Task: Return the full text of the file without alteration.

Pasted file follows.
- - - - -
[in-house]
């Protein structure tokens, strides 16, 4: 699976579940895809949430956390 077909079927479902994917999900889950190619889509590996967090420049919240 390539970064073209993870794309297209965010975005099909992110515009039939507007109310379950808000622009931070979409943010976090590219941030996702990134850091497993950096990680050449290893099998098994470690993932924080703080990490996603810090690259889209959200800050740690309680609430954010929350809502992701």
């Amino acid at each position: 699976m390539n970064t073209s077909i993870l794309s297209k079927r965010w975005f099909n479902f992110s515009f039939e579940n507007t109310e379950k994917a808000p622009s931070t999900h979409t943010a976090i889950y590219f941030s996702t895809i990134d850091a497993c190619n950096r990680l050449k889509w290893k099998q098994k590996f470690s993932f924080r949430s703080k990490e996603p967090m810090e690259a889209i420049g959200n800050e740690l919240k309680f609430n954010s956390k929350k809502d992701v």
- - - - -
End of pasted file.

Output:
[in-house]
């Protein structure tokens, strides 16, 4: 699976579940895809949430956390 077909079927479902994917999900889950190619889509590996967090420049919240 390539970064073209993870794309297209965010975005099909992110515009039939507007109310379950808000622009931070979409943010976090590219941030996702990134850091497993950096990680050449290893099998098994470690993932924080703080990490996603810090690259889209959200800050740690309680609430954010929350809502992701």
């Amino acid at each position: 699976m390539n970064t073209s077909i993870l794309s297209k079927r965010w975005f099909n479902f992110s515009f039939e579940n507007t109310e379950k994917a808000p622009s931070t999900h979409t943010a976090i889950y590219f941030s996702t895809i990134d850091a497993c190619n950096r990680l050449k889509w290893k099998q098994k590996f470690s993932f924080r949430s703080k990490e996603p967090m810090e690259a889209i420049g959200n800050e740690l919240k309680f609430n954010s956390k929350k809502d992701v």